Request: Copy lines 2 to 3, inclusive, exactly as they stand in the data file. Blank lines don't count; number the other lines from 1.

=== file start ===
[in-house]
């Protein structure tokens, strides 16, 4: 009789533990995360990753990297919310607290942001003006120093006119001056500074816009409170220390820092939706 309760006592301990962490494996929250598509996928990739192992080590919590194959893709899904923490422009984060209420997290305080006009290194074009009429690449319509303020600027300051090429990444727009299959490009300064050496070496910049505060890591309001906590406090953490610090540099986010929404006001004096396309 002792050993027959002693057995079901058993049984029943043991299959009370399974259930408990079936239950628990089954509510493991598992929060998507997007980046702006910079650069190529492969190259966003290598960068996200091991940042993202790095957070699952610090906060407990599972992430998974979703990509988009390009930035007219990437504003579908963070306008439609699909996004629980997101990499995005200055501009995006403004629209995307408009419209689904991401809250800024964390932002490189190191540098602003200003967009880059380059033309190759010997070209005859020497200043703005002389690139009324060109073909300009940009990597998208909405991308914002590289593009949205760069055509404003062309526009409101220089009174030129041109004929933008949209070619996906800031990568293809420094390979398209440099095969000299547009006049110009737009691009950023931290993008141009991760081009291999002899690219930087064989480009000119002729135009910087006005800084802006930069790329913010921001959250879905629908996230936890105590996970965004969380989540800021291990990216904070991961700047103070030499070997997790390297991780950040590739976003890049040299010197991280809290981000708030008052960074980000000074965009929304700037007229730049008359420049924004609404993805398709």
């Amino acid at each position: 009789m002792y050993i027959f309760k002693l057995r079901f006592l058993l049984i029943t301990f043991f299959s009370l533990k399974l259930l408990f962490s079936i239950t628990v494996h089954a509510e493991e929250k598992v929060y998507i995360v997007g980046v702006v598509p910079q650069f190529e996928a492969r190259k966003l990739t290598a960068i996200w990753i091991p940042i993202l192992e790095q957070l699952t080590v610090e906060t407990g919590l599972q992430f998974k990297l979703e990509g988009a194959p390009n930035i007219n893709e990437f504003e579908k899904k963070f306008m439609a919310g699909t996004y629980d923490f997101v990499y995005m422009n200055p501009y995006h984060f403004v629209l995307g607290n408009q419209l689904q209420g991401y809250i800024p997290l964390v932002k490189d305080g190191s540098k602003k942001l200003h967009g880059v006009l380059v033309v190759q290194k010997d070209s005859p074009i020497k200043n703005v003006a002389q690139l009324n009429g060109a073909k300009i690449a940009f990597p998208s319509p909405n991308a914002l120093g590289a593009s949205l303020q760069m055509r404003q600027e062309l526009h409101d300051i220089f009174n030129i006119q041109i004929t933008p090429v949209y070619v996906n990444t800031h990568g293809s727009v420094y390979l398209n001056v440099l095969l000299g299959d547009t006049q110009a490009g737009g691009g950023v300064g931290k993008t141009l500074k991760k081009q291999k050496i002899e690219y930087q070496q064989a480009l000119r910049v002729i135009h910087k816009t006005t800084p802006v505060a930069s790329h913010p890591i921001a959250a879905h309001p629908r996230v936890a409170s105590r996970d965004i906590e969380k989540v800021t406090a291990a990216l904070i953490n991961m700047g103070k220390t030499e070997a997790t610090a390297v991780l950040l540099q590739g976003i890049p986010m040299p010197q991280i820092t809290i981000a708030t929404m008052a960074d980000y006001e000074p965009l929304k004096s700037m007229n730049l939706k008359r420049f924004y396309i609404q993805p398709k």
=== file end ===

């Protein structure tokens, strides 16, 4: 009789533990995360990753990297919310607290942001003006120093006119001056500074816009409170220390820092939706 309760006592301990962490494996929250598509996928990739192992080590919590194959893709899904923490422009984060209420997290305080006009290194074009009429690449319509303020600027300051090429990444727009299959490009300064050496070496910049505060890591309001906590406090953490610090540099986010929404006001004096396309 002792050993027959002693057995079901058993049984029943043991299959009370399974259930408990079936239950628990089954509510493991598992929060998507997007980046702006910079650069190529492969190259966003290598960068996200091991940042993202790095957070699952610090906060407990599972992430998974979703990509988009390009930035007219990437504003579908963070306008439609699909996004629980997101990499995005200055501009995006403004629209995307408009419209689904991401809250800024964390932002490189190191540098602003200003967009880059380059033309190759010997070209005859020497200043703005002389690139009324060109073909300009940009990597998208909405991308914002590289593009949205760069055509404003062309526009409101220089009174030129041109004929933008949209070619996906800031990568293809420094390979398209440099095969000299547009006049110009737009691009950023931290993008141009991760081009291999002899690219930087064989480009000119002729135009910087006005800084802006930069790329913010921001959250879905629908996230936890105590996970965004969380989540800021291990990216904070991961700047103070030499070997997790390297991780950040590739976003890049040299010197991280809290981000708030008052960074980000000074965009929304700037007229730049008359420049924004609404993805398709």
């Amino acid at each position: 009789m002792y050993i027959f309760k002693l057995r079901f006592l058993l049984i029943t301990f043991f299959s009370l533990k399974l259930l408990f962490s079936i239950t628990v494996h089954a509510e493991e929250k598992v929060y998507i995360v997007g980046v702006v598509p910079q650069f190529e996928a492969r190259k966003l990739t290598a960068i996200w990753i091991p940042i993202l192992e790095q957070l699952t080590v610090e906060t407990g919590l599972q992430f998974k990297l979703e990509g988009a194959p390009n930035i007219n893709e990437f504003e579908k899904k963070f306008m439609a919310g699909t996004y629980d923490f997101v990499y995005m422009n200055p501009y995006h984060f403004v629209l995307g607290n408009q419209l689904q209420g991401y809250i800024p997290l964390v932002k490189d305080g190191s540098k602003k942001l200003h967009g880059v006009l380059v033309v190759q290194k010997d070209s005859p074009i020497k200043n703005v003006a002389q690139l009324n009429g060109a073909k300009i690449a940009f990597p998208s319509p909405n991308a914002l120093g590289a593009s949205l303020q760069m055509r404003q600027e062309l526009h409101d300051i220089f009174n030129i006119q041109i004929t933008p090429v949209y070619v996906n990444t800031h990568g293809s727009v420094y390979l398209n001056v440099l095969l000299g299959d547009t006049q110009a490009g737009g691009g950023v300064g931290k993008t141009l500074k991760k081009q291999k050496i002899e690219y930087q070496q064989a480009l000119r910049v002729i135009h910087k816009t006005t800084p802006v505060a930069s790329h913010p890591i921001a959250a879905h309001p629908r996230v936890a409170s105590r996970d965004i906590e969380k989540v800021t406090a291990a990216l904070i953490n991961m700047g103070k220390t030499e070997a997790t610090a390297v991780l950040l540099q590739g976003i890049p986010m040299p010197q991280i820092t809290i981000a708030t929404m008052a960074d980000y006001e000074p965009l929304k004096s700037m007229n730049l939706k008359r420049f924004y396309i609404q993805p398709k």